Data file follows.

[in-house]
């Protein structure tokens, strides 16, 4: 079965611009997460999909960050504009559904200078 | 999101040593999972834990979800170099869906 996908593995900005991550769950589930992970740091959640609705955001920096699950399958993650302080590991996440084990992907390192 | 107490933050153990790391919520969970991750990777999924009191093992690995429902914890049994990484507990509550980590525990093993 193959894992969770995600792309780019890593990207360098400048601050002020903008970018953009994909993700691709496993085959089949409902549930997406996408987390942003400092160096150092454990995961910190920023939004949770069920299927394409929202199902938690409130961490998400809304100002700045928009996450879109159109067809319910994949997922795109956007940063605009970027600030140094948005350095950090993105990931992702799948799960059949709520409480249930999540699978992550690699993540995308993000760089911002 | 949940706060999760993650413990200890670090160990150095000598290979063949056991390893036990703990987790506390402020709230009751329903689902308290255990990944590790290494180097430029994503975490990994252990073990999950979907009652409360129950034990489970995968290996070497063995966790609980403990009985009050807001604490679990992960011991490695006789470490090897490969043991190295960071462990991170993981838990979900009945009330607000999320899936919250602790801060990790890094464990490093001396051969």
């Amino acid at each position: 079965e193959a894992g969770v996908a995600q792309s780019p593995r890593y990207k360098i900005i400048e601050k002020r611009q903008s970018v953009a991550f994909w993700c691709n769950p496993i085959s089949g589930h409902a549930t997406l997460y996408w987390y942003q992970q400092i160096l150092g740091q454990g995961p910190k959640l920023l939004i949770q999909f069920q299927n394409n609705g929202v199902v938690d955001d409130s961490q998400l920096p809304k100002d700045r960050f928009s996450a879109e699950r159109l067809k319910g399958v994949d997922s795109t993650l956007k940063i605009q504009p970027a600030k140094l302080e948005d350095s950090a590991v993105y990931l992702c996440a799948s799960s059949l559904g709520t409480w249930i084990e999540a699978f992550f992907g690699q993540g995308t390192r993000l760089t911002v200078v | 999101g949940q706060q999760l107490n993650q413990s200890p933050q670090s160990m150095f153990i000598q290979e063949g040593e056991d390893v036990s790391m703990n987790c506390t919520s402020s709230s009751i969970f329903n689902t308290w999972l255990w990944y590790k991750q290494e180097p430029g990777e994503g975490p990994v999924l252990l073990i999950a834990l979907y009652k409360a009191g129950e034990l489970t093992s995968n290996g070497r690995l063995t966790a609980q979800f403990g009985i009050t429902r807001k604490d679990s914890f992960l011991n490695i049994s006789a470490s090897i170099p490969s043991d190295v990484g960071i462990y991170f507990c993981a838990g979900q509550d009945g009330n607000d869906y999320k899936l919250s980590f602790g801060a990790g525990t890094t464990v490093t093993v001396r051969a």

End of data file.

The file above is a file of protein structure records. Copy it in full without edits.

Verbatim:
[in-house]
């Protein structure tokens, strides 16, 4: 079965611009997460999909960050504009559904200078 | 999101040593999972834990979800170099869906 996908593995900005991550769950589930992970740091959640609705955001920096699950399958993650302080590991996440084990992907390192 | 107490933050153990790391919520969970991750990777999924009191093992690995429902914890049994990484507990509550980590525990093993 193959894992969770995600792309780019890593990207360098400048601050002020903008970018953009994909993700691709496993085959089949409902549930997406996408987390942003400092160096150092454990995961910190920023939004949770069920299927394409929202199902938690409130961490998400809304100002700045928009996450879109159109067809319910994949997922795109956007940063605009970027600030140094948005350095950090993105990931992702799948799960059949709520409480249930999540699978992550690699993540995308993000760089911002 | 949940706060999760993650413990200890670090160990150095000598290979063949056991390893036990703990987790506390402020709230009751329903689902308290255990990944590790290494180097430029994503975490990994252990073990999950979907009652409360129950034990489970995968290996070497063995966790609980403990009985009050807001604490679990992960011991490695006789470490090897490969043991190295960071462990991170993981838990979900009945009330607000999320899936919250602790801060990790890094464990490093001396051969």
């Amino acid at each position: 079965e193959a894992g969770v996908a995600q792309s780019p593995r890593y990207k360098i900005i400048e601050k002020r611009q903008s970018v953009a991550f994909w993700c691709n769950p496993i085959s089949g589930h409902a549930t997406l997460y996408w987390y942003q992970q400092i160096l150092g740091q454990g995961p910190k959640l920023l939004i949770q999909f069920q299927n394409n609705g929202v199902v938690d955001d409130s961490q998400l920096p809304k100002d700045r960050f928009s996450a879109e699950r159109l067809k319910g399958v994949d997922s795109t993650l956007k940063i605009q504009p970027a600030k140094l302080e948005d350095s950090a590991v993105y990931l992702c996440a799948s799960s059949l559904g709520t409480w249930i084990e999540a699978f992550f992907g690699q993540g995308t390192r993000l760089t911002v200078v | 999101g949940q706060q999760l107490n993650q413990s200890p933050q670090s160990m150095f153990i000598q290979e063949g040593e056991d390893v036990s790391m703990n987790c506390t919520s402020s709230s009751i969970f329903n689902t308290w999972l255990w990944y590790k991750q290494e180097p430029g990777e994503g975490p990994v999924l252990l073990i999950a834990l979907y009652k409360a009191g129950e034990l489970t093992s995968n290996g070497r690995l063995t966790a609980q979800f403990g009985i009050t429902r807001k604490d679990s914890f992960l011991n490695i049994s006789a470490s090897i170099p490969s043991d190295v990484g960071i462990y991170f507990c993981a838990g979900q509550d009945g009330n607000d869906y999320k899936l919250s980590f602790g801060a990790g525990t890094t464990v490093t093993v001396r051969a």